Pat Delaney was the first ed blogger that I came across 2 1/2 years ago when I first stumbled on Web logs. At that time, the whole concept was pretty much under the radar, and even with some serious digging, nothing turned up anyone who was doing more thinking and writing about blogs in schools than Pat. He was and continues to be an inspiration.

So when Pat, in response to a post on Ken Tompkins site, writes “I’ve begun to wonder if there is any value to blogging beyond ‘hype,'” I can’t help but take notice. And on his own site today, Pat says

“…the bloom is off the blog. Which is to say that if I’ve discovered anything this year about writing online it’s that “online” is NOT the best place for writing that aims at anything other than pointing.”

To give Pat’s observations some context, he’s been playing with Tinderbox of late (which unfortunately has no Windows version.) His early reviews seem to be leading his ratcheting down of Weblog worth, so much so that a couple of days ago he quipped “blogging, schmlogging.” I’d be less than honest if I said his words haven’t given me some pause.

I know I’ve been coming to the point where I’m needing some real results as to the power and usefulness of Weblogs. Now that enough teachers have kicked the tires so to speak, many are wondering about the engine and whether or not it can take us to where we want to go. For the English teacher, right-brained folks like Pat and Terry and I, these questions focus directly on writing process. I know that when I first started using blogs with my students, the biggest pull was the publishing aspect, that part of the process that I always felt lagging. The freewriting, the muddled and messy drafting, the peer response…all of those pieces felt pretty well addressed in my classes. But the work and time that went into finding non-manufactured audiences for my students’ writing was almost always too intensive to make it work. With Weblogs, it was almost too easy.

I haven’t been convinced that Weblogs are great for process. The tool I use, Manila, needs some more switches to flip in terms of private and public posting that I think would make it more effective with the pre-publication stuff. We’ve been posting for over a year on the difficulties of all public space. There’s just a lot of messy stuff that writers do that needs to be done in private, and I think that’s what Pat refers to in the excerpt above about writing offline. Weblogs, and Manila in particular, weren’t created for the creative or expository writing teacher in mind. We’ve been working with a less than perfect tool, and maybe Pat’s just come to the conclusion that from a writing perspective, blogs aren’t going to cut it. In their current form, he may be right.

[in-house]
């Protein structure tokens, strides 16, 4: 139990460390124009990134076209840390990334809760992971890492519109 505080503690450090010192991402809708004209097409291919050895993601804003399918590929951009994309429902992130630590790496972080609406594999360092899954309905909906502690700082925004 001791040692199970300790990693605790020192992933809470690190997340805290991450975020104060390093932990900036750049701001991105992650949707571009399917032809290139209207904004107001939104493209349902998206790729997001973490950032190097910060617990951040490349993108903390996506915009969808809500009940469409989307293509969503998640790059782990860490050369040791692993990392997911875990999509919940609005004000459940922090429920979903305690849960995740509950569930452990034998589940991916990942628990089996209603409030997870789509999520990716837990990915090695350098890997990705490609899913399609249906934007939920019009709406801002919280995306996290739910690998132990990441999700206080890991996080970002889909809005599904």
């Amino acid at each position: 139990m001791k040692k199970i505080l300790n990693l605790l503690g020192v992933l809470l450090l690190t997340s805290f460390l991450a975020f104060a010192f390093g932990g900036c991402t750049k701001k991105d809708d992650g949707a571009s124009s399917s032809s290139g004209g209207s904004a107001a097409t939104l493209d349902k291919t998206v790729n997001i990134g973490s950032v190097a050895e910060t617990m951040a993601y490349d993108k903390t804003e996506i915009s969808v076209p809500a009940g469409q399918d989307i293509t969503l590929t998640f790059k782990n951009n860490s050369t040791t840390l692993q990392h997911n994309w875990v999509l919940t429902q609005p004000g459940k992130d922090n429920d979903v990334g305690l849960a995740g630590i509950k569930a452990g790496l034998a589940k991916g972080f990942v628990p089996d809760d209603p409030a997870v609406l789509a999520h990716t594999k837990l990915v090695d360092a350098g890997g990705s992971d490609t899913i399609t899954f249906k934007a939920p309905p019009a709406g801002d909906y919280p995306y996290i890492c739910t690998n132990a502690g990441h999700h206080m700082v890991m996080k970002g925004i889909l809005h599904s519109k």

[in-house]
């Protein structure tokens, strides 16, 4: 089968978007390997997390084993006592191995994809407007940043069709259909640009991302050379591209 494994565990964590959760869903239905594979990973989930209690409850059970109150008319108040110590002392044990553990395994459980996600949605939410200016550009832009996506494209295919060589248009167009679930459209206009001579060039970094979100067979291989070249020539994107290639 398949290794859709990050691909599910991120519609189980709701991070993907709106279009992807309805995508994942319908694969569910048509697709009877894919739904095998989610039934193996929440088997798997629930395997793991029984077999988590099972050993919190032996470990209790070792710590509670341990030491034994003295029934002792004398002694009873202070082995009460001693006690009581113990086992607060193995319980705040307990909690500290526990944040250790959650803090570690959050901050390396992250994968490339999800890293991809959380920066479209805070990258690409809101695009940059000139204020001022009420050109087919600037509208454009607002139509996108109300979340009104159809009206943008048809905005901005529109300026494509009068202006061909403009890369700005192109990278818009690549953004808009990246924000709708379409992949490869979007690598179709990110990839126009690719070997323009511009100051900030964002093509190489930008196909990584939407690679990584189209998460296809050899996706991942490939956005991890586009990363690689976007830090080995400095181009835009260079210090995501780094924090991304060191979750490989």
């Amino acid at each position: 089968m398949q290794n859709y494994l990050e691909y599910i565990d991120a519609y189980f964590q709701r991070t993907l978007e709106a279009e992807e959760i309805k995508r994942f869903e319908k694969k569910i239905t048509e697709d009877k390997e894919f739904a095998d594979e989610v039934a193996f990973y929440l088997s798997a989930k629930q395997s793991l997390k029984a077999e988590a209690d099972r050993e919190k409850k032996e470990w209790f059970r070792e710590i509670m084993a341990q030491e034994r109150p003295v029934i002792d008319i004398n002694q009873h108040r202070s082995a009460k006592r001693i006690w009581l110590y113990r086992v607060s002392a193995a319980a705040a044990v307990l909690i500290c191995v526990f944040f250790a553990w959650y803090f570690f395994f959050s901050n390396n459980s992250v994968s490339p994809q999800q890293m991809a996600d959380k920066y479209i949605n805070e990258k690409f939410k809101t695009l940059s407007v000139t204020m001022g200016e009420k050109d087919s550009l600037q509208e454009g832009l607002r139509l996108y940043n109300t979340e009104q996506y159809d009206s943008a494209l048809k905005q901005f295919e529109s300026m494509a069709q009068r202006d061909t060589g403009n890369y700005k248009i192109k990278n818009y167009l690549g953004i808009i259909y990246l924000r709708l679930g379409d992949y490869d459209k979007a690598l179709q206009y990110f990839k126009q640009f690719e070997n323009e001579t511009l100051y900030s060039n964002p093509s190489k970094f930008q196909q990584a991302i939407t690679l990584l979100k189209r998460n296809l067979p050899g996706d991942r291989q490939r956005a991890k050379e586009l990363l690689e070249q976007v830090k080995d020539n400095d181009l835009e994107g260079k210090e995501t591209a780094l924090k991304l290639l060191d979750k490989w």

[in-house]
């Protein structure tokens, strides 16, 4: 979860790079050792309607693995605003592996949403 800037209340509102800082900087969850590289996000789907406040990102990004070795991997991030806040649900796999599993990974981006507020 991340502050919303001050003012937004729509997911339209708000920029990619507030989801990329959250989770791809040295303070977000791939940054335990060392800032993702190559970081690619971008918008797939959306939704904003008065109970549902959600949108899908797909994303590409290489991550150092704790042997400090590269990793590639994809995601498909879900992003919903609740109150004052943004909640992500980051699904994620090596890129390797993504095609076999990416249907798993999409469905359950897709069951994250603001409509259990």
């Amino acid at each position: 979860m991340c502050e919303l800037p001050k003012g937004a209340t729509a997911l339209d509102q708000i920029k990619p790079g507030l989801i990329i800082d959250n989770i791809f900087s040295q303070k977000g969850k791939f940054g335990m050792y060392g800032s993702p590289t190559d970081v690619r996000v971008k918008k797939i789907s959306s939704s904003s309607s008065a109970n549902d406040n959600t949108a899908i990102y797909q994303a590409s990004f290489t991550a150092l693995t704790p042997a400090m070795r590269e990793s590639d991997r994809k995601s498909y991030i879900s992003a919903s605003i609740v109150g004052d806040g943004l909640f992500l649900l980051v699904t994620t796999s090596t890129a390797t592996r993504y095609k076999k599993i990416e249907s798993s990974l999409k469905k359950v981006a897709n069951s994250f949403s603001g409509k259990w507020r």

But I still think Weblogs, and in particular Weblogs in schools, are more than just hype. From my experience, they are a heckuva lot better than folders, they facilitate communication between peers, mentors, parents, and teachers, they provide discussion space for thinking and writing not done in class, and they provide an easily accessed (for the most part) archived and searchable record of all sorts of work and knowledge. And those potentials as a communication and collaboration tool I don’t think have come close to being realized yet.

And I think there’s something to be said for blogging as a genre, as a way of writing that doesn’t fit into our traditional definitions of composition but has some inherent value nonetheless. The blogging process isn’t as messy as other forms of writing, but the product can bring about some meaningful learning for students in terms of critical thinking and media literacy. There is much yet to explore here.

Toward the end of his post today, Pat says

In less than a week using only its basic applications, it’s [Tinderbox] become my primary writing space. A little testing of it as a note and bibliographic organizer shows it’ll be my primary researching and informational reading tool as well. It’s led to less blogging and more researching, reading, thinking and writing. Uh oh, sounds like a resolution…

I hope I’m not reading that right, ’cause it sounds as if Pat’s moving toward taking his forward thinking ideas offline, leaving us with an occasional well-processed no doubt excellent piece of writing. I’ll be looking forward to reading it, but I hope he’ll continue to share his struggles too because that’s really where I think the power of of many of the Weblogs I read is, the immediacy of ideas in their sometimes inchoate, un-thought-through form. I’ve learned a lot from him and others through their messy spaces. I hope that continues in 2004.

Happy New Year, everyone…